This is beginning to hit on some ideas now---

is the boy destined to become a priest?
I don't know (for his sake, I hope not).

Then the next stanza---

"Mother!
Where did I come from?
When will I wear long trousers?
Why was my father jailed? "

seems to refer to religion again,
or how none of us as humans really know who we are
or who our parents are on a spiritual level.

It sure would help to know some history about its author
in analyzing this poem.

Sorry to not be more help,

Lisa


Re: "Boy on a swing"
Posted by: Hugh Clary (---.denver-05rh15-16rt.co.dial-access.att.net)
Date: February 03, 2005 12:05PM

I suspect we are all tempted to read great meanings into anything that purports to be a poem, but I suppose you both could be right while I am (shudder) wrong.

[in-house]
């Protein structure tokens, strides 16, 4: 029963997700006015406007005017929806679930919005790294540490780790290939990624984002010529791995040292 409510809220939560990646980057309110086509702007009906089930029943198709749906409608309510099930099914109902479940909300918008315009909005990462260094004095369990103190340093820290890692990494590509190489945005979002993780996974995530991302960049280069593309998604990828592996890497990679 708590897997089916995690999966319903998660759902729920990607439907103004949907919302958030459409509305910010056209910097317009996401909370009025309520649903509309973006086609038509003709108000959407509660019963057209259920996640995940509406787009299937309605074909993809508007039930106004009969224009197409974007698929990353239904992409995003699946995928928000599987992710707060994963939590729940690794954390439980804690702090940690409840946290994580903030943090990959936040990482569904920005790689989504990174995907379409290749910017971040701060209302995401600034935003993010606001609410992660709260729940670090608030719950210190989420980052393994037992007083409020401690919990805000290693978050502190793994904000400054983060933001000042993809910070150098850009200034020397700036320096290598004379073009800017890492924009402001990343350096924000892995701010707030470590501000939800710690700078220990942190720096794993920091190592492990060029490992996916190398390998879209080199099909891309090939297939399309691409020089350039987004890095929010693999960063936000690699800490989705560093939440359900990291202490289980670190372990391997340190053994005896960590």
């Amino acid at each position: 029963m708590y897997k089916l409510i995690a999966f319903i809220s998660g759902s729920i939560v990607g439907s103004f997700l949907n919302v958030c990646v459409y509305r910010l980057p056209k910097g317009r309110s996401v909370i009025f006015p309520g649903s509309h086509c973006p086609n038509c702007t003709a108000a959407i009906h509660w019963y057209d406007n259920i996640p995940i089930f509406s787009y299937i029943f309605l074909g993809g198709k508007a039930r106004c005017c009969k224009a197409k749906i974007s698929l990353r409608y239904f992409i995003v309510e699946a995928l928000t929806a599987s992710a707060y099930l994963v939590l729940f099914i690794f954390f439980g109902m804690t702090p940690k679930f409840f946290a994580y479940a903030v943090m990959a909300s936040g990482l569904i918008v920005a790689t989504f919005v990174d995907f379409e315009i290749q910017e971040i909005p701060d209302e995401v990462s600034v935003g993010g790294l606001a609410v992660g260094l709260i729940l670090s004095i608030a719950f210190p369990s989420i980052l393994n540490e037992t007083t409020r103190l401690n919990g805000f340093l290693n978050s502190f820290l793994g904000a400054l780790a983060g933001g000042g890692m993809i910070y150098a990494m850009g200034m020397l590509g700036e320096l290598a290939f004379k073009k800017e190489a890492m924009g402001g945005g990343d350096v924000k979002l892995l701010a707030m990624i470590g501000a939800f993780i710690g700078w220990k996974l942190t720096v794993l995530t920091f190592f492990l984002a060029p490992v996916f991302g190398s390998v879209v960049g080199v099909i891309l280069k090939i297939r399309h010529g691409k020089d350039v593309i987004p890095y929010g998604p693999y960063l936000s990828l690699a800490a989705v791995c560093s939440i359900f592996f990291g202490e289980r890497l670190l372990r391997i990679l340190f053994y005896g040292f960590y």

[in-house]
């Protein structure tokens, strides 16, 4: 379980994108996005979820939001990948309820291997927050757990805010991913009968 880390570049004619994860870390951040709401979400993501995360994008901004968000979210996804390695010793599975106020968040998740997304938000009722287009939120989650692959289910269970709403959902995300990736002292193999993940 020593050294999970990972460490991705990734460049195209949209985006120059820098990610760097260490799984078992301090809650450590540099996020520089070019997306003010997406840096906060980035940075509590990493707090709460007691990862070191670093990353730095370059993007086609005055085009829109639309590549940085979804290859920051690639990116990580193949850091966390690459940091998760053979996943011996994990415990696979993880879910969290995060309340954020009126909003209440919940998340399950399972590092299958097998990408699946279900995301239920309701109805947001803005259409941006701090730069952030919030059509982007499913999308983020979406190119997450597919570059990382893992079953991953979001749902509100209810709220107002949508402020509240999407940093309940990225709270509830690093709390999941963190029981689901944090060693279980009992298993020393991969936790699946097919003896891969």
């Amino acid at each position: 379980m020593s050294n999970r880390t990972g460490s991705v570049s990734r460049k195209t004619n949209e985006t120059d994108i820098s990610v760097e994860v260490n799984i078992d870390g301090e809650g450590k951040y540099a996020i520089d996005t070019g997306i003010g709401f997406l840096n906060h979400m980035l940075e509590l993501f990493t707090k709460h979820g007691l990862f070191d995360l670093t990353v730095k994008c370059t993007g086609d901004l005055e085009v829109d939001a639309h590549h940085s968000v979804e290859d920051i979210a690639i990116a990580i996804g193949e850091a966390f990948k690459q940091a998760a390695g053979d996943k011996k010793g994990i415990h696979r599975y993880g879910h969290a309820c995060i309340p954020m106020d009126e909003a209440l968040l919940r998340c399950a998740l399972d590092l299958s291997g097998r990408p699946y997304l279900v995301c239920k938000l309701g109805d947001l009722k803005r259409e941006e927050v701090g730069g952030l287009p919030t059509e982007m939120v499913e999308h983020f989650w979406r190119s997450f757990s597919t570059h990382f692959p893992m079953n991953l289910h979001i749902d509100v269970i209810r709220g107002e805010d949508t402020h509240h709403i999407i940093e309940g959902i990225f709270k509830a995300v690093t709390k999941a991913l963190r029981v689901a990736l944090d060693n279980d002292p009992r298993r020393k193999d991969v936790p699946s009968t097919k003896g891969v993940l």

Make the swing an African country; make the boy one of its citizens; make the motion of the swing events that take place in such a country; make the boy's questions statements on that country's development or lack thereof, and one could infer a deeper meaning than I get from it.


Re: "Boy on a swing"
Posted by: LRye (---.proxy.aol.com)
Date: February 03, 2005 12:40PM

So, another e x t e n d e d metaphor eh?
Beats me.

Lisa


Re: "Boy on a swing"
Posted by: JohnnySansCulo (---.nycmny83.covad.net)
Date: February 03, 2005 02:10PM

I vote for Marian's

Kid in the country...a really crappy country


Re: "Boy on a swing"
Posted by: Marian-NYC (---.nyc1.dsl.speakeasy.net)
Date: February 03, 2005 02:15PM

It could as easily be a kid in the U.S., I suppose.

Someone said it was written in Swahili, so I pictured Africa. Also, in the U.S. we don't use the word "jailed" that way.

But wherever the boy is, he's a normal boy with a heavy question.